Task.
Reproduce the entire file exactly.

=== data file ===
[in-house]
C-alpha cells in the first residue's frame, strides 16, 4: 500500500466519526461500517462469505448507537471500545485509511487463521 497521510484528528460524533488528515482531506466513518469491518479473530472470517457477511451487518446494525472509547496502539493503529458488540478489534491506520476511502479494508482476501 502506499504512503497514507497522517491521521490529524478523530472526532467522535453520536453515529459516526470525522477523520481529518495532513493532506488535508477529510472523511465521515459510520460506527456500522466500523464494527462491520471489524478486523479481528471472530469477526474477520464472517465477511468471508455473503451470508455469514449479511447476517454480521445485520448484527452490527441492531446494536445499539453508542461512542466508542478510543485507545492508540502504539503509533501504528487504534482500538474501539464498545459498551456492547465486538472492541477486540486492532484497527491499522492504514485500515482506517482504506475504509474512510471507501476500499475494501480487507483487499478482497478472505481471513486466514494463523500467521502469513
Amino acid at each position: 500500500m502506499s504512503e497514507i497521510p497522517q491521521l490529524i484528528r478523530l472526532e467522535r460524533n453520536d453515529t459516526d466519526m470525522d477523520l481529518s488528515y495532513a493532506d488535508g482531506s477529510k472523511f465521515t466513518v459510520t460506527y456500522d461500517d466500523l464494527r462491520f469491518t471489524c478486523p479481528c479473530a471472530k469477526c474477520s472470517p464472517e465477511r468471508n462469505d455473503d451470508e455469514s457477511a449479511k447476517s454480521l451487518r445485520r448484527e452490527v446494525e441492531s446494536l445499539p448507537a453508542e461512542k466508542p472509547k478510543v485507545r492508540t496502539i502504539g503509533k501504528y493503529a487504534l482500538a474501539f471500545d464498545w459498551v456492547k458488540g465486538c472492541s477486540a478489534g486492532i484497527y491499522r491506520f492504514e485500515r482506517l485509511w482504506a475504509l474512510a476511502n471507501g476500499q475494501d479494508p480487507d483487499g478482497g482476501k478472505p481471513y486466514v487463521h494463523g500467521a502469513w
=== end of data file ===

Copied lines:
[in-house]
C-alpha cells in the first residue's frame, strides 16, 4: 500500500466519526461500517462469505448507537471500545485509511487463521 497521510484528528460524533488528515482531506466513518469491518479473530472470517457477511451487518446494525472509547496502539493503529458488540478489534491506520476511502479494508482476501 502506499504512503497514507497522517491521521490529524478523530472526532467522535453520536453515529459516526470525522477523520481529518495532513493532506488535508477529510472523511465521515459510520460506527456500522466500523464494527462491520471489524478486523479481528471472530469477526474477520464472517465477511468471508455473503451470508455469514449479511447476517454480521445485520448484527452490527441492531446494536445499539453508542461512542466508542478510543485507545492508540502504539503509533501504528487504534482500538474501539464498545459498551456492547465486538472492541477486540486492532484497527491499522492504514485500515482506517482504506475504509474512510471507501476500499475494501480487507483487499478482497478472505481471513486466514494463523500467521502469513
Amino acid at each position: 500500500m502506499s504512503e497514507i497521510p497522517q491521521l490529524i484528528r478523530l472526532e467522535r460524533n453520536d453515529t459516526d466519526m470525522d477523520l481529518s488528515y495532513a493532506d488535508g482531506s477529510k472523511f465521515t466513518v459510520t460506527y456500522d461500517d466500523l464494527r462491520f469491518t471489524c478486523p479481528c479473530a471472530k469477526c474477520s472470517p464472517e465477511r468471508n462469505d455473503d451470508e455469514s457477511a449479511k447476517s454480521l451487518r445485520r448484527e452490527v446494525e441492531s446494536l445499539p448507537a453508542e461512542k466508542p472509547k478510543v485507545r492508540t496502539i502504539g503509533k501504528y493503529a487504534l482500538a474501539f471500545d464498545w459498551v456492547k458488540g465486538c472492541s477486540a478489534g486492532i484497527y491499522r491506520f492504514e485500515r482506517l485509511w482504506a475504509l474512510a476511502n471507501g476500499q475494501d479494508p480487507d483487499g478482497g482476501k478472505p481471513y486466514v487463521h494463523g500467521a502469513w